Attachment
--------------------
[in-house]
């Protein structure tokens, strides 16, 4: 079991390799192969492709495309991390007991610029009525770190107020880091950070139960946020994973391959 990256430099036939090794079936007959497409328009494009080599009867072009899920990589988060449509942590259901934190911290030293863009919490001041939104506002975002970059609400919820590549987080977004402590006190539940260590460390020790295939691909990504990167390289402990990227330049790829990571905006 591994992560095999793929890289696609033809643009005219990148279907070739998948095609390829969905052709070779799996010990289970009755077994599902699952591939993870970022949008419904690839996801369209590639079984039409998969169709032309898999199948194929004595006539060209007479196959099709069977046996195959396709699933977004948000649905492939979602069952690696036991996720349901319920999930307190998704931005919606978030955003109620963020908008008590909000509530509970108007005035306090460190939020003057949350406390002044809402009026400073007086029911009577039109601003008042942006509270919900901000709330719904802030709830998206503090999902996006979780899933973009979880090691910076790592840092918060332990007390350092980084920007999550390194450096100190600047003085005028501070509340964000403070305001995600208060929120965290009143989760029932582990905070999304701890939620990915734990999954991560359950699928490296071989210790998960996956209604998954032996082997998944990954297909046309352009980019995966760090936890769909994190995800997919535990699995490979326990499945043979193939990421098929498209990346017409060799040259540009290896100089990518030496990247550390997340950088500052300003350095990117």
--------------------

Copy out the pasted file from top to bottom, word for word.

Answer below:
[in-house]
């Protein structure tokens, strides 16, 4: 079991390799192969492709495309991390007991610029009525770190107020880091950070139960946020994973391959 990256430099036939090794079936007959497409328009494009080599009867072009899920990589988060449509942590259901934190911290030293863009919490001041939104506002975002970059609400919820590549987080977004402590006190539940260590460390020790295939691909990504990167390289402990990227330049790829990571905006 591994992560095999793929890289696609033809643009005219990148279907070739998948095609390829969905052709070779799996010990289970009755077994599902699952591939993870970022949008419904690839996801369209590639079984039409998969169709032309898999199948194929004595006539060209007479196959099709069977046996195959396709699933977004948000649905492939979602069952690696036991996720349901319920999930307190998704931005919606978030955003109620963020908008008590909000509530509970108007005035306090460190939020003057949350406390002044809402009026400073007086029911009577039109601003008042942006509270919900901000709330719904802030709830998206503090999902996006979780899933973009979880090691910076790592840092918060332990007390350092980084920007999550390194450096100190600047003085005028501070509340964000403070305001995600208060929120965290009143989760029932582990905070999304701890939620990915734990999954991560359950699928490296071989210790998960996956209604998954032996082997998944990954297909046309352009980019995966760090936890769909994190995800997919535990699995490979326990499945043979193939990421098929498209990346017409060799040259540009290896100089990518030496990247550390997340950088500052300003350095990117």